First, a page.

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I am working with datasets that contain x,y,z coordinates for each position (size = 40,40,40 for this instance).
My understanding is that java treats arrays differently to other languages like c etc, so if i need to access x data i need to use:



And to access y variables held in this dataset

Similarly for z it must be data[2][i][j]

Is my understanding correct?

Or is it more like [x][y][z] access? i.e.



There is a dearth of material available when i searched for multi-dimensional arrays so pardon me if this is too beginner a question. Thanks for looking,>
 
Sheriff
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You would use the same indexing scheme you used to put values into the array in the first place. That doesn't change. Note that Java does not have true multidimensional arrays. What you have declared is an array which has elements that are arrays which themselves have elements that are arrays. Think "Russian Nesting Dolls" and you'll have a good picture of how these kinds of arrays are organized in Java. However, for practical purposes, treating nested arrays in Java as you would a true multidimensional array in another language still works most of the time.
 
Stevie Shorey
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Junilu Lacar wrote:You would use the same indexing scheme you used to put values into the array in the first place. That doesn't change. Note that Java does not have true multidimensional arrays. What you have declared is an array which has elements that are arrays which themselves have elements that are arrays. Think "Russian Nesting Dolls" and you'll have a good picture of how these kinds of arrays are organized in Java. However, for practical purposes, treating nested arrays in Java as you would a true multidimensional array in another language still works most of the time.


Thanks for the reply. The data was read in by an external library whose source i cannot access, so i do not know how the data was read in.

So what is the difference between the two approaches i specified above? And which one is the right one? Thanks
 
Junilu Lacar
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I guess Russian Nesting Dolls might not give you the best picture. Imagine an egg tray which when you open it up, you find another tray where an egg would normally be. This repeats down into the last "dimension" where you will finally find the "eggs," which is of the type that you have associated with the array.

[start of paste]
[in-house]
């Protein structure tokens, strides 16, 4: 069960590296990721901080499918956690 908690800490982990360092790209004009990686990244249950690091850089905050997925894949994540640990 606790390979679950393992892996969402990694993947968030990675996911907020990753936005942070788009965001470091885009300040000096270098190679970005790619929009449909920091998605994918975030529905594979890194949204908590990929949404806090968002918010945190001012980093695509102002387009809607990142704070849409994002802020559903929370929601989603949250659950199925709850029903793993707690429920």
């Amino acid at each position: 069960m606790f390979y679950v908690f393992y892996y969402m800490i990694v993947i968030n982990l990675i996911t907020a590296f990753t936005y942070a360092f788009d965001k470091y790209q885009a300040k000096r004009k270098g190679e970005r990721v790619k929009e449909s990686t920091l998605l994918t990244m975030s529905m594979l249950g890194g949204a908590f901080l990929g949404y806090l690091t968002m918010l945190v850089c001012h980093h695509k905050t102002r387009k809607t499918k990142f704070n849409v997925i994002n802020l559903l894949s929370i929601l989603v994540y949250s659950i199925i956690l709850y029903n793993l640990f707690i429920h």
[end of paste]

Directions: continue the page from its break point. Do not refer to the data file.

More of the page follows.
Junilu Lacar
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The first index is the outermost array and the last index would be the innermost array. For simplicity, I'll refer to dimensions but as explained earlier, these are really levels of nesting. The first dimension is usually taken as the row and the second dimension as the column, if you had a two-dimensional structure. For three dimensions, the third index is the height/depth. That is, if you had data[][][], then the indexing scheme is usually data[x][y][z], so it's more like the second way you used. That's the way it's normally done. Since you do not know what indexing scheme was used to put data into the array, you can make this assumption first, test it, and make adjustments from the observed results if necessary.

Did that second snippet produce what you expected?
 
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Fred Rosenberger uses the egg analogy for arrays. He says the individual elements are the eggs, the innermost arrays are boxes, the next level crates, the next level shelves the crates sit on, etc.
 
Junilu Lacar
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BTW, it's dangerous to use data.length for all dimensions. In this case, it happens to work because the dimensions of all arrays are equal. However, nested arrays do not have to be the same length. The safest way to go about this would be to use constants for each dimension. To see this for yourself, try declaring data[20][20][10] and you'll get an exception if you use data.length in the innermost loop. data.length refers to the length of the outermost array.

Edit: actually, probably the most correct and safe way is to use the length of the current nested array you're iterating over, but that's really only necessary for the extreme case where you have ragged nested arrays. I'll leave that to you as an exercise to figure out. Just remember, nested arrays in Java may not necessarily be of the same length (ragged arrays).
 
Junilu Lacar
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Campbell Ritchie wrote:Fred Rosenberger uses the egg analogy for arrays. He says the individual elements are the eggs, the innermost arrays are boxes, the next level crates, the next level shelves the crates sit on, etc.

Yes, that makes more sense visually, rather than progressively smaller egg trays and finally, teeny-tiny eggs.
 
Campbell Ritchie
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Junilu Lacar wrote:BTW, it's dangerous to use data.length for all dimensions. . . .
But every array has a length field. If you use the conventional method for writing a for loop, with myArray.length in the middle (continuation), the for loop will traverse the array correctly, never mind how many elements it contains, and never throw an out of bounds exception:-
 
Stevie Shorey
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Junilu Lacar wrote:The first index is the outermost array and the last index would be the innermost array. For simplicity, I'll refer to dimensions but as explained earlier, these are really levels of nesting. The first dimension is usually taken as the row and the second dimension as the column, if you had a two-dimensional structure. For three dimensions, the third index is the height/depth. That is, if you had data[][][], then the indexing scheme is usually data[x][y][z], so it's more like the second way you used. That's the way it's normally done. Since you do not know what indexing scheme was used to put data into the array, you can make this assumption first, test it, and make adjustments from the observed results if necessary.